An open source protocol for a payment network - currently still in development. P2P payment method and foreign exchange market in one, based on the crypto currency "XRP". However, Ripple users are not limited to this one currency, but can use any currency - for example, euros, dollars or yen.

What is Bitcoin anyway?

Bitcoin is a digital currency founded in 2009 that uses a blockchain as the technological backbone. Those who pay bills with Bitcoins on the web pay lower transaction fees than with traditional online payment providers because all intermediaries are excluded from the payment process. Another characteristic of Bitcoin is that the currency is not controlled by a central state bank or similar institution. The biggest disadvantage is that the currency is still only accepted by a few places and the effort to charge new bitcoins continues to increase.

There are no physical coins or banknotes, only account balances that are linked to public and private keys. These account balances are stored in a public accounting system - the blockchain - along with all Bitcoin transactions ever made. The computing power required to manage this massive amount of data is provided by a large network of computers.

What makes the blockchain so special?

The blockchain is a technology that enables secure, non-manipulable transactions in the network and is therefore also interesting independently of Bitcoin. An example from Blockgeeks.com makes it clear how much it can change markets: When we buy a train ticket on the web or via an app today, a credit card company is usually involved, and each transaction is reimbursed. A blockchain-based system could handle the ticketing process securely and directly without any transaction costs between the rail company and passengers. Railways and customers would be happy, intermediaries would be left behind.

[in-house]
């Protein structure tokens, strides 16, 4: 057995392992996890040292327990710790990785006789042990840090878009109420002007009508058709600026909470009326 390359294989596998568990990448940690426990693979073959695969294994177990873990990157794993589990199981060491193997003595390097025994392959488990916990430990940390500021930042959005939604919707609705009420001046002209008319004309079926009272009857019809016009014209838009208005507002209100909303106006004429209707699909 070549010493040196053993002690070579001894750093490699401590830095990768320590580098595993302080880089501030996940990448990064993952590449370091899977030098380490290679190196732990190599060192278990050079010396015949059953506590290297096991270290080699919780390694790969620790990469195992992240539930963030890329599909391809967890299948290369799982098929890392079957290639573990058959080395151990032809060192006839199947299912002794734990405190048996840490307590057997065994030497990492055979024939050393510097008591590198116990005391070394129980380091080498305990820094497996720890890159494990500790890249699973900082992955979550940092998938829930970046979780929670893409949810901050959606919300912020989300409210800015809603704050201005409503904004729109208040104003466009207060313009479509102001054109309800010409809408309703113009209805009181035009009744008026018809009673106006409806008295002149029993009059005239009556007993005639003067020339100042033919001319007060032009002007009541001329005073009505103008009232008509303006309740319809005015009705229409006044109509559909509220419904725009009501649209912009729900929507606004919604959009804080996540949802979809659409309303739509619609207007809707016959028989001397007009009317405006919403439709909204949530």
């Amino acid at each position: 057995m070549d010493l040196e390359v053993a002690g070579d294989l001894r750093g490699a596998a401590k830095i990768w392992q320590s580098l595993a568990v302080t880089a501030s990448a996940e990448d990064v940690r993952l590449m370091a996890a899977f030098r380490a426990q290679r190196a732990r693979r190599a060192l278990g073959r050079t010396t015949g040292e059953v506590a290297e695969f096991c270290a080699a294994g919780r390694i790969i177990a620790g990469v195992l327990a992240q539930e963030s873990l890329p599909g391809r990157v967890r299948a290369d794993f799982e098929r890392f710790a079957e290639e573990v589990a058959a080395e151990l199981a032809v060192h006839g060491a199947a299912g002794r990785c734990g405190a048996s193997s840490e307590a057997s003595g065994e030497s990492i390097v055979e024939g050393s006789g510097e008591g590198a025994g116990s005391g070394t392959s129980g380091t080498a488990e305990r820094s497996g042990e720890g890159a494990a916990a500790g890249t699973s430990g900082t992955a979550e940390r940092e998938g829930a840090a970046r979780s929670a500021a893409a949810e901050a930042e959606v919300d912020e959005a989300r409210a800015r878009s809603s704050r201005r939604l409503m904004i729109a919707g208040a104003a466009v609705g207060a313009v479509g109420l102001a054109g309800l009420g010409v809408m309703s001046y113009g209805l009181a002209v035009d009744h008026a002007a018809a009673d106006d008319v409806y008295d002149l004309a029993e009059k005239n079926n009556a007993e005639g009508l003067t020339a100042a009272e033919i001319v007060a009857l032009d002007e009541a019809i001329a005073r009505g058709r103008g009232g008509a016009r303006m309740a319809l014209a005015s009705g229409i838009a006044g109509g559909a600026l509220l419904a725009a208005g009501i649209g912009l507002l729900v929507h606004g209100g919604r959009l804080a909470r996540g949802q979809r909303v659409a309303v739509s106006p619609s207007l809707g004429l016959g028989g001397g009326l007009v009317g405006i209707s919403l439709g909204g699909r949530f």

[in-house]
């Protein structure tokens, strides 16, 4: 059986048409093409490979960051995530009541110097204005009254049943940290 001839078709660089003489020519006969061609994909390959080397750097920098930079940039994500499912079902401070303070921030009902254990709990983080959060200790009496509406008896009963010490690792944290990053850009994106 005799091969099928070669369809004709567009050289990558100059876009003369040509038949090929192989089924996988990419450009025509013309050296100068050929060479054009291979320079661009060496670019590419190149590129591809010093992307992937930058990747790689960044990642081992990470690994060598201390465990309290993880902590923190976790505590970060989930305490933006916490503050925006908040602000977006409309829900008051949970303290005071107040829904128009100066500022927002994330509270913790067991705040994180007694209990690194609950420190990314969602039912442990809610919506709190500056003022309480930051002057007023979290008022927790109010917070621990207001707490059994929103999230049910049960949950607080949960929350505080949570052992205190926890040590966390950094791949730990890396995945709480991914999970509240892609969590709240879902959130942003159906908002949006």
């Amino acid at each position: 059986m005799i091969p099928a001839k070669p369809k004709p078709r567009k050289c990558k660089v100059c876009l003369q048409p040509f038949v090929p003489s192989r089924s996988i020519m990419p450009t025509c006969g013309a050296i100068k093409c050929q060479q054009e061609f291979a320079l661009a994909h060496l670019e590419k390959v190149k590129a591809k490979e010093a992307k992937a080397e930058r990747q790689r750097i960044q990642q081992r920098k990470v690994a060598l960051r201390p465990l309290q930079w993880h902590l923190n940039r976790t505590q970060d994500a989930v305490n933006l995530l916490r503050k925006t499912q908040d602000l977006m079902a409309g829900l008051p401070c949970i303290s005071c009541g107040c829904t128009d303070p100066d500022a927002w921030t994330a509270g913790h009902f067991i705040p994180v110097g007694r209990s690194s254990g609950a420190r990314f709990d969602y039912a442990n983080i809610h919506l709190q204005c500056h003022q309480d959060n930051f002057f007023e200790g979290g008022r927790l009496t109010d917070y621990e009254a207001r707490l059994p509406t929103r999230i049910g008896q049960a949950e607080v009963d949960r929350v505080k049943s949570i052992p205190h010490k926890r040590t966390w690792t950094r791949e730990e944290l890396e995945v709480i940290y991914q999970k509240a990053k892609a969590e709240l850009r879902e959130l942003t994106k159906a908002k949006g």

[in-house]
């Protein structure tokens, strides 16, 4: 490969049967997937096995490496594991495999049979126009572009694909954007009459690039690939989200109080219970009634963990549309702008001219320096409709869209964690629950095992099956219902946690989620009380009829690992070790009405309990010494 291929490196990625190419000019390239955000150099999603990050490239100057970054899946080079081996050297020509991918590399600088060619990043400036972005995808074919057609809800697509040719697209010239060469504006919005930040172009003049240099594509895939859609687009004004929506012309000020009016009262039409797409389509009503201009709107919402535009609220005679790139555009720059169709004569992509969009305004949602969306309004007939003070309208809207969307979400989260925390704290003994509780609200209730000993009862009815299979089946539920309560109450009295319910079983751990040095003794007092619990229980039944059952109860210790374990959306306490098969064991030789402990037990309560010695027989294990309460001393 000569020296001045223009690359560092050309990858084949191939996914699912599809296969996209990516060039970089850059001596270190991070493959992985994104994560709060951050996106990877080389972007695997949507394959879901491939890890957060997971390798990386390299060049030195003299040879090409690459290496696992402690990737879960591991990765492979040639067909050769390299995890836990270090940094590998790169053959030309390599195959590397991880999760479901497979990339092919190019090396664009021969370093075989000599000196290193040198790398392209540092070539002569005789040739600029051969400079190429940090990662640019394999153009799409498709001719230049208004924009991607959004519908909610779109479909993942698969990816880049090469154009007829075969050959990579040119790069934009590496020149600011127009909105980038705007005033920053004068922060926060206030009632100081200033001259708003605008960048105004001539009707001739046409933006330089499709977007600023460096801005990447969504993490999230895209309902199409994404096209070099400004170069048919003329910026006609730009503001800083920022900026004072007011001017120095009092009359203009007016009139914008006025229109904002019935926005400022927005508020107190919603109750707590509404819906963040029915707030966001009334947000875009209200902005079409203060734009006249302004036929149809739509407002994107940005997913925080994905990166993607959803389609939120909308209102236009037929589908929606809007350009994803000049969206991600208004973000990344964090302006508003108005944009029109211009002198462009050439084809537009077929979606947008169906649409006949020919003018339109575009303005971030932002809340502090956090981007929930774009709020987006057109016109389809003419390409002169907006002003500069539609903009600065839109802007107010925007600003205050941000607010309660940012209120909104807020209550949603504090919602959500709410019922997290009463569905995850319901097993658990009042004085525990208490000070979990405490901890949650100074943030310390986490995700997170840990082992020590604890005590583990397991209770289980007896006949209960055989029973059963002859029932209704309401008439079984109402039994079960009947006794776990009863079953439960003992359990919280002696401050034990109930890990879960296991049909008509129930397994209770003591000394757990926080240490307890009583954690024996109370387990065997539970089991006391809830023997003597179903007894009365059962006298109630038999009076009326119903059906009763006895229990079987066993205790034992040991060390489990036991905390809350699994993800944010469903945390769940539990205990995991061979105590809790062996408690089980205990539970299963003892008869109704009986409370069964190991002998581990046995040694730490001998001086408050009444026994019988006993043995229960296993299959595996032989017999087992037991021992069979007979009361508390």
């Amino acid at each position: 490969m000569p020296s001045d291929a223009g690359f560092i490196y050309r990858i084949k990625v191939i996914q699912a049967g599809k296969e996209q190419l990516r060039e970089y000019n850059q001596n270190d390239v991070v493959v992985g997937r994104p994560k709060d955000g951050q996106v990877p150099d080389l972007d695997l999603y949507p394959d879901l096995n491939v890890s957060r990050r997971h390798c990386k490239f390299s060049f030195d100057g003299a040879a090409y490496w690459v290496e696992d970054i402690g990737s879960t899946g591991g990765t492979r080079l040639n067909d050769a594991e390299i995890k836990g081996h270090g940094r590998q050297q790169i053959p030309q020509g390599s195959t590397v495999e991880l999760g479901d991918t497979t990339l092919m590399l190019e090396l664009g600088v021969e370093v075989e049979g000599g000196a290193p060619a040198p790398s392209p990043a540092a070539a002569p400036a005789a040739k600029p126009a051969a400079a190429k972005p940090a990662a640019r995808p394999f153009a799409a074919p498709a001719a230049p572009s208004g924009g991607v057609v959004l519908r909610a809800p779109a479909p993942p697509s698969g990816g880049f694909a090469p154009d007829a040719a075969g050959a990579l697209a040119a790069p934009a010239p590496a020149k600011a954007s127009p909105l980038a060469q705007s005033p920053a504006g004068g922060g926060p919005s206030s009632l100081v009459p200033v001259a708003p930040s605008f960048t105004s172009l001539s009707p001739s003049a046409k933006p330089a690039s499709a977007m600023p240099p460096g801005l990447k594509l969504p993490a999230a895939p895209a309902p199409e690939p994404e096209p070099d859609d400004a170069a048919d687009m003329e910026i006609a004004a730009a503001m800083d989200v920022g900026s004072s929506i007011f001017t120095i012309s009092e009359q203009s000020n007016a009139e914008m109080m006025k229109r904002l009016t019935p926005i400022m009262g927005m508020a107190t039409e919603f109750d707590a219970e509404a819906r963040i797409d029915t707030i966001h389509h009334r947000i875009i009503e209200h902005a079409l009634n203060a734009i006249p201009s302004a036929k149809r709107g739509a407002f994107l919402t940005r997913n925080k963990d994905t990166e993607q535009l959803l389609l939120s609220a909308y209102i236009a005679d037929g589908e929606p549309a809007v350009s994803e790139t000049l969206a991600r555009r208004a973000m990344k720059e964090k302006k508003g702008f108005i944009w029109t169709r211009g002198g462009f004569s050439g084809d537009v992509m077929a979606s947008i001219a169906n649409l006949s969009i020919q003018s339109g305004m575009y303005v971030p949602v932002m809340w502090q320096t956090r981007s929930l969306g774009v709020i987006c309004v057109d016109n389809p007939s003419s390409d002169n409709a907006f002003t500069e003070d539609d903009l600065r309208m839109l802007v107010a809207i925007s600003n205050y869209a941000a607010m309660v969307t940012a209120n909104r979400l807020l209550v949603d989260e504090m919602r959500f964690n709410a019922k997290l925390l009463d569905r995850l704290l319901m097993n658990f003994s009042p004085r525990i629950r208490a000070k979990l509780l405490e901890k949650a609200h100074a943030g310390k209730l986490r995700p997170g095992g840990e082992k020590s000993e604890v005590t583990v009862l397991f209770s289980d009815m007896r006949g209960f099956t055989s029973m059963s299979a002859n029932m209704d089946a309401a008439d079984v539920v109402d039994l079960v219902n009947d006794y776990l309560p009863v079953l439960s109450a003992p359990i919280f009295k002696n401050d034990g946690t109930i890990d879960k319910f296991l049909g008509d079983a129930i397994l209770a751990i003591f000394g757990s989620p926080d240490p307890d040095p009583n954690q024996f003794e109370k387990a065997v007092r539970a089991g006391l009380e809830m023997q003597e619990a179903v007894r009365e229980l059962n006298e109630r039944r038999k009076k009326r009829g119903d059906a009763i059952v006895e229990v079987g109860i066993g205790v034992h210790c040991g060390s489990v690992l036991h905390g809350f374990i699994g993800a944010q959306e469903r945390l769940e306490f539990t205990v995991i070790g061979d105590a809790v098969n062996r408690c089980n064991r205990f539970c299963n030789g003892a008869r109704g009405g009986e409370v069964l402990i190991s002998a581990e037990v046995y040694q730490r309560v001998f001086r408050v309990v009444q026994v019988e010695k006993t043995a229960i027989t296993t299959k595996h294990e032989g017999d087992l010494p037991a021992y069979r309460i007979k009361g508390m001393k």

A frequently cited example is provided by IBM with Food Trust, a blockchain-based platform for tracing food. The aim is to create transparency in the entire food supply chain from the producer to the processor, trader and retailer to the consumer. All participants permanently receive a shared data set with access rights with current information on the food system. This avoids inefficiencies, environmental violations and manipulations in global delivery processes (see also: IBM explains its blockchain strategy). Nestlé, Walmart and Carrefour support the project.

SAP is aiming in the same direction with its "SAP Cloud Platform Blockchain". The Walldorf-based company has won over two dozen companies from industry, pharmaceuticals, technology and logistics to experiment with a blockchain-based supply chain tracing system. It's always about making supply chains more transparent and using simple means to prove the authenticity of products. Like IBM, SAP is also working on Blockchain-as-a-Service offerings and has won the food manufacturers Maple Leaf Foods, Naturipe Farms, Tate & Lyle and Natura as partners.

Like IBM and SAP, Oracle also operates its own blockchain-as-a-service platform. Here a project with the non-profit World Bee Project catches the eye: The database leader is working with the NGO on a system for monitoring supply chains in honey production, as Ledger Insights reported. The aim is to be able to guarantee honey consumers that the sweet spread comes from sustainable, ecologically correct production.

What are the advantages and disadvantages of the blockchain?

The decentralization of IT in general and blockchain in particular has some advantages and disadvantages. As advantages can be cited:

  • On the basis of the distributed ledger (general ledger), every transaction is securely documented and transparent for everyone involved. Updates are only possible if everyone agrees. This means that data is stored in a blockchain accurate, transparent and consistent. They can be reached by all authorized users. Modifying a single transaction record would require the modification of all subsequent records and the approval of the entire network.

  • security is a great asset of the blockchain. All parties involved must agree on transactions before they are recorded. Once the approval process has been completed, the transaction is encrypted and linked to the previous transaction. Because the information for this is not on a single server, but in a network of computers, it is almost impossible for hackers to compromise transaction data. This means that the blockchain is theoretically suitable for all scenarios in which different parties exchange critical information - not just for food producers, but also for banks, logisticians, authorities or even healthcare companies.

  • One argument in favor of the blockchain is that Traceability and thus also the authenticity check of products. Insight into historical transaction data can help verify the authenticity of products and assets and prevent fraud. Companies can therefore not only track down weak points in complex supply chains, but also trace items back to their origin and their producers. This can go so far that consumers can find out which farmer has harvested their mango and when.

  • The blockchain enables more speed